So yes, my children's voices will be the soundtrack that I write to. There will be days when my flesh children will suffer in favor of my paper children, and there will be days when my writing suffers because I have one more field trip, one more soccer game, one more recital, or even one more book to read with my kids. But it will be okay. If through my writing I capture some of childhood and teenagerhood's precious (and even not so precious) moments, or if I help my children or someone else's child understand how sweet and precious and hopeful life can be, then I have done my job as both a mother and a writer.

And who knows, maybe in ten or fifteen years I'll get the chance to live childhood a fourth time, this time through grandchildren.

Writing and raising children is a big job, what do you think the role/purpose/responsibility of a children's or young adult author is?

Wednesday, May 12, 2010

On Beginings...

For those of you not in the writing/editing/publishing business I'll let you in on a secret...(but maybe you already know) beginnings are everything. You have to have a great ending to back it up, but without a great beginning, you're sunk.

Why are beginnings so important? Two words--first impressions, and when you're querying (the excruciating process every author has to go to get published) a first impression is often all you get. Most agents and editors want a query and a few sample pages. (And no, you don't get to chose your favorite passage or the most compelling part of your book, you have to give them your first pages.)

It makes sense, when you're book browsing you look at the copy on the jacket flap, and then maybe read the first few pages to see if you're interested before you buy the book.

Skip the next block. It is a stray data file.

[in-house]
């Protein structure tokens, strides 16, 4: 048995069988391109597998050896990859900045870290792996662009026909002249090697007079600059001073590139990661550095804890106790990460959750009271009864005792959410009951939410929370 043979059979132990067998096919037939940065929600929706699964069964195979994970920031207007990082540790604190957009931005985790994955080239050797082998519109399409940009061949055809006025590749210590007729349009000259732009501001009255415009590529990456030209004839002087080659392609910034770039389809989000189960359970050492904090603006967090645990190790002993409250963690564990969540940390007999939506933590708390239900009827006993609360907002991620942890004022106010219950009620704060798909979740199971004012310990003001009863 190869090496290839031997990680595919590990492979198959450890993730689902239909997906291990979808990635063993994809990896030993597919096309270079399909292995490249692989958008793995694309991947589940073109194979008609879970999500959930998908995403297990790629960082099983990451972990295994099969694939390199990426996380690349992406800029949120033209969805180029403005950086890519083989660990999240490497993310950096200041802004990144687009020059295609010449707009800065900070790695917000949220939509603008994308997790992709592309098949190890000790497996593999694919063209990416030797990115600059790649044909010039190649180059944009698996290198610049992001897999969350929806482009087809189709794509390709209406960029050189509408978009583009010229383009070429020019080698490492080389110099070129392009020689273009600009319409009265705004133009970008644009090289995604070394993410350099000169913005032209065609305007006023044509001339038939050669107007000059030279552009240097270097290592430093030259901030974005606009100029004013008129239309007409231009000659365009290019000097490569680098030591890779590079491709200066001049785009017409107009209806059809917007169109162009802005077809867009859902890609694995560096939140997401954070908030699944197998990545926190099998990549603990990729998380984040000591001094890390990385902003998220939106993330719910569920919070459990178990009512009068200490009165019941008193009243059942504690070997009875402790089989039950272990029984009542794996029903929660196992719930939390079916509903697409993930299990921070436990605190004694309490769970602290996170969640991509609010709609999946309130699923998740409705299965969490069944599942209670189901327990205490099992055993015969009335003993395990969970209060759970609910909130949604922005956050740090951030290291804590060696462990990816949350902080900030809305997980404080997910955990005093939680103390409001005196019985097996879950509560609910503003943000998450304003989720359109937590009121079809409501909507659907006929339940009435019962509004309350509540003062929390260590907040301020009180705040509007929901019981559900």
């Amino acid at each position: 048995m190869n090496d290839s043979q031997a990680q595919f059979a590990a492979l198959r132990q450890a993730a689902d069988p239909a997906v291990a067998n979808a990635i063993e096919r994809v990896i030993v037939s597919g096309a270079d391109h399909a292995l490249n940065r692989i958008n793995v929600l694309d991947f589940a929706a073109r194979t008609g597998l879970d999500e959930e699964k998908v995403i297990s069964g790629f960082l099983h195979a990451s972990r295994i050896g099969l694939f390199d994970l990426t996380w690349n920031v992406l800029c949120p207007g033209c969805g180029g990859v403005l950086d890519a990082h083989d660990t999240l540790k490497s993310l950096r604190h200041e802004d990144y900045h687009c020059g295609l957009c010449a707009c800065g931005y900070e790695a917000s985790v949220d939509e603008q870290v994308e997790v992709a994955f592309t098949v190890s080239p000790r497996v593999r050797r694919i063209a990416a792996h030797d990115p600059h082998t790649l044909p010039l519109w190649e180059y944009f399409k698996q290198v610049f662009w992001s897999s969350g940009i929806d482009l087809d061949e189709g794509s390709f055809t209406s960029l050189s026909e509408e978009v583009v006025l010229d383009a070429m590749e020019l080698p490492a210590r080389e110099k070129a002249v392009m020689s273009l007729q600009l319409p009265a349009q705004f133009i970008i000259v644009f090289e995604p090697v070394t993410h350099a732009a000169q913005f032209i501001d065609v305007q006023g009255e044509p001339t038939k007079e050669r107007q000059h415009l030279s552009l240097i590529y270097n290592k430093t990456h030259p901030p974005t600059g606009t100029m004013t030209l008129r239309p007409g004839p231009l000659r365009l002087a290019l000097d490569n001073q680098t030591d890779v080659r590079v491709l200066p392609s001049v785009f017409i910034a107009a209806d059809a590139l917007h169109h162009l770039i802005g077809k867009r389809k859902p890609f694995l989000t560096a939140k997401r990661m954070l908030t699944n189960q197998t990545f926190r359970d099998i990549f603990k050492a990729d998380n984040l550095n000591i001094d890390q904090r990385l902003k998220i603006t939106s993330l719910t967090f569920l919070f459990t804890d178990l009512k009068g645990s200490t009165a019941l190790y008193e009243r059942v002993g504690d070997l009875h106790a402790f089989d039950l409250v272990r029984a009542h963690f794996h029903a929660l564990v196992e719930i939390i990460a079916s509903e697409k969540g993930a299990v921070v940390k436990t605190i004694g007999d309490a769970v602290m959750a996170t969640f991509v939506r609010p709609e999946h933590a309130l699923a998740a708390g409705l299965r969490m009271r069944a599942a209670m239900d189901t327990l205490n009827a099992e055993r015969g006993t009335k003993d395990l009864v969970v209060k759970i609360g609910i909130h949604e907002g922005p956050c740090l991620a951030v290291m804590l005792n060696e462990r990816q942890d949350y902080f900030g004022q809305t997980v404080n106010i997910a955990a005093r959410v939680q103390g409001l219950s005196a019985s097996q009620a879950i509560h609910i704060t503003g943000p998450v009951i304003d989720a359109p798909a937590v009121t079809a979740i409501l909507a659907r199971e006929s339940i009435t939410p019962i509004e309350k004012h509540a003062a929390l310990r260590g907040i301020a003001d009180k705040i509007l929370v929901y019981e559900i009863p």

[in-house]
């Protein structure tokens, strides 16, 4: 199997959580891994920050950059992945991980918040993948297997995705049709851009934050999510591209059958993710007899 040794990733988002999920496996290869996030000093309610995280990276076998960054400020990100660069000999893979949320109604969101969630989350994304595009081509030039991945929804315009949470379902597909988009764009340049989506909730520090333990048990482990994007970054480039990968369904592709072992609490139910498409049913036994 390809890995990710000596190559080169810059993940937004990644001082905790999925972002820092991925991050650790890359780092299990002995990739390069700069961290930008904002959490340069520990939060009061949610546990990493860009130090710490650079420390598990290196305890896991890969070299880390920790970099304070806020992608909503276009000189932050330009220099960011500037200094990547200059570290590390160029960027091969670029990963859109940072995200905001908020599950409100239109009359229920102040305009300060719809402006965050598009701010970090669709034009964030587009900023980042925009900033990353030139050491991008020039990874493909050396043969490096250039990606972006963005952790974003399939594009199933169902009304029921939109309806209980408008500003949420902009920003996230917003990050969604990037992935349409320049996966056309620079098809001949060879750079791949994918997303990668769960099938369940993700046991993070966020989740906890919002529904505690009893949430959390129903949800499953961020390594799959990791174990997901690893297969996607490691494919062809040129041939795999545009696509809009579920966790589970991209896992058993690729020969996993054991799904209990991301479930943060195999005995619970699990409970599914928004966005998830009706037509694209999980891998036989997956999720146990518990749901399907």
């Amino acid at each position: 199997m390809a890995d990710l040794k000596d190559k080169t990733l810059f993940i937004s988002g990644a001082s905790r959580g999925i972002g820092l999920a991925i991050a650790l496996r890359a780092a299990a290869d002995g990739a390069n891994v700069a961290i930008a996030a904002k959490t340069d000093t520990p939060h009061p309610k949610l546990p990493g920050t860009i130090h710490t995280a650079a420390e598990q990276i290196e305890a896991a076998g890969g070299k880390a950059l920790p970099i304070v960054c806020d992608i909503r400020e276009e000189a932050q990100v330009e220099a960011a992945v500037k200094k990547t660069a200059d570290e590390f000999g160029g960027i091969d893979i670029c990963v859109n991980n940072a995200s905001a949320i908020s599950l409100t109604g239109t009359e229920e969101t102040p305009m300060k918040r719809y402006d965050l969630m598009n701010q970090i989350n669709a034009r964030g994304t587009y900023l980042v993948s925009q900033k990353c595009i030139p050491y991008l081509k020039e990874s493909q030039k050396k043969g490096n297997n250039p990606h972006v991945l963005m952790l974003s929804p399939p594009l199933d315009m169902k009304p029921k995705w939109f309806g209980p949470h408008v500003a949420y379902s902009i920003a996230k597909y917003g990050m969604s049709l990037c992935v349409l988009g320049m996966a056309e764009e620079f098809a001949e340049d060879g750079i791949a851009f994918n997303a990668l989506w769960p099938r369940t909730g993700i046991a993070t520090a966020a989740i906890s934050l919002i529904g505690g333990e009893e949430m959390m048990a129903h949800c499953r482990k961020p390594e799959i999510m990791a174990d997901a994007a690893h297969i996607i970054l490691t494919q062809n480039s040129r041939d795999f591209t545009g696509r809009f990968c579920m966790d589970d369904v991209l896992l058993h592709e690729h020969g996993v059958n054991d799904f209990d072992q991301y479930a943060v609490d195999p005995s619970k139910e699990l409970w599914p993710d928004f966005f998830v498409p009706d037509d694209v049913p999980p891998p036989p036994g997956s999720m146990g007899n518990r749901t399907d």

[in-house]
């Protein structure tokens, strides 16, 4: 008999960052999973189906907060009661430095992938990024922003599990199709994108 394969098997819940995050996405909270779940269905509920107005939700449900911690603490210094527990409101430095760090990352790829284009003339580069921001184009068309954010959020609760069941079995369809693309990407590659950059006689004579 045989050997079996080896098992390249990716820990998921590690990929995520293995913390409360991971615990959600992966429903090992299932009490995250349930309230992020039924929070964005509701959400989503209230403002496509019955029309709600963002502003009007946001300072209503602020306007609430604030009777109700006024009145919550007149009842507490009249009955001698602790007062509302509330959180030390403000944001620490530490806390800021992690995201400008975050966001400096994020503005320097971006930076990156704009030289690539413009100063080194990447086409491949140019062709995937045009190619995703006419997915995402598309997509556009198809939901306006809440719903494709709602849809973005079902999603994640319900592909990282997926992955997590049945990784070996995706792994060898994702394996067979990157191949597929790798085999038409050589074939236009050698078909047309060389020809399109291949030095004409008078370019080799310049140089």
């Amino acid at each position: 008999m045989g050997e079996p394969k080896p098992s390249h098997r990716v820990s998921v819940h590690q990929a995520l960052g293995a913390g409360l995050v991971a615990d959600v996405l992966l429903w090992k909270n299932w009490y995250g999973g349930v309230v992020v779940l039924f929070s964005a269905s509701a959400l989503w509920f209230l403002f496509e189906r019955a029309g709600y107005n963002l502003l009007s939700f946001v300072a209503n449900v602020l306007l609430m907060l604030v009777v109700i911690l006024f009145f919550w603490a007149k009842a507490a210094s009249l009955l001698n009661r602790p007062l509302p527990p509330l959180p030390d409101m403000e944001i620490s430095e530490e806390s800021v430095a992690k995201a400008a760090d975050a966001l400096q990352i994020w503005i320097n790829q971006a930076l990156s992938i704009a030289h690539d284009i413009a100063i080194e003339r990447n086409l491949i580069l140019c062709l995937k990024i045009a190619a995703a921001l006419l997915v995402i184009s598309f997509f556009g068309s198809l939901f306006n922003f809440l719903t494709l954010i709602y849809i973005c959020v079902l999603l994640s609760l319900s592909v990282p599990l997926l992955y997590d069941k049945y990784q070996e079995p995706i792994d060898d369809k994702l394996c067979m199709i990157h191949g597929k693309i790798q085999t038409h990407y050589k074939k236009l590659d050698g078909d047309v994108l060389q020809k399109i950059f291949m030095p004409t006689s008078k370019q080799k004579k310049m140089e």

Since I've been at this whole writing thing I have re-written my beginnings over and over. I've tried starting my stories in several different places to get to that one line, or scene, or moment that begins the journey and will suck the reader in. In fact, the file for my current work-in-progress was called "Alternate Beginning" for a long time. Because of my struggles I have become VERY interested in how other people begin their work.

There are the classics:

"It was the best of times, it was the worst of times."--A TALE OF TWO CITIES

"Once there were four children who's names were Peter, Susan, Edmund, and Lucy."--THE LION THE WITCH AND THE WARDROBE.

Both pretty simple, but immediately recognizable.

There are the ones that suck you in:

"I'd never given much thought to how I would die--though I'd had reason enough in the last few months, but even if I had, I would not have imagined it like this. --TWILIGHT. (Okay, so this is kind of a cheat, a preface from a more exciting part of the story, but still...)

The ones that reveal none of the excitement buried within the pages:

When I wake up, the other side of the bed is cold.--THE HUNGER GAMES

And the ones that are so off the wall that you just have to keep going:

First the colors.
Then the humans. That's usually how I see things. Or at least how I try. HERE IS A SMALL FACT. You are going to die.--THE BOOK THIEF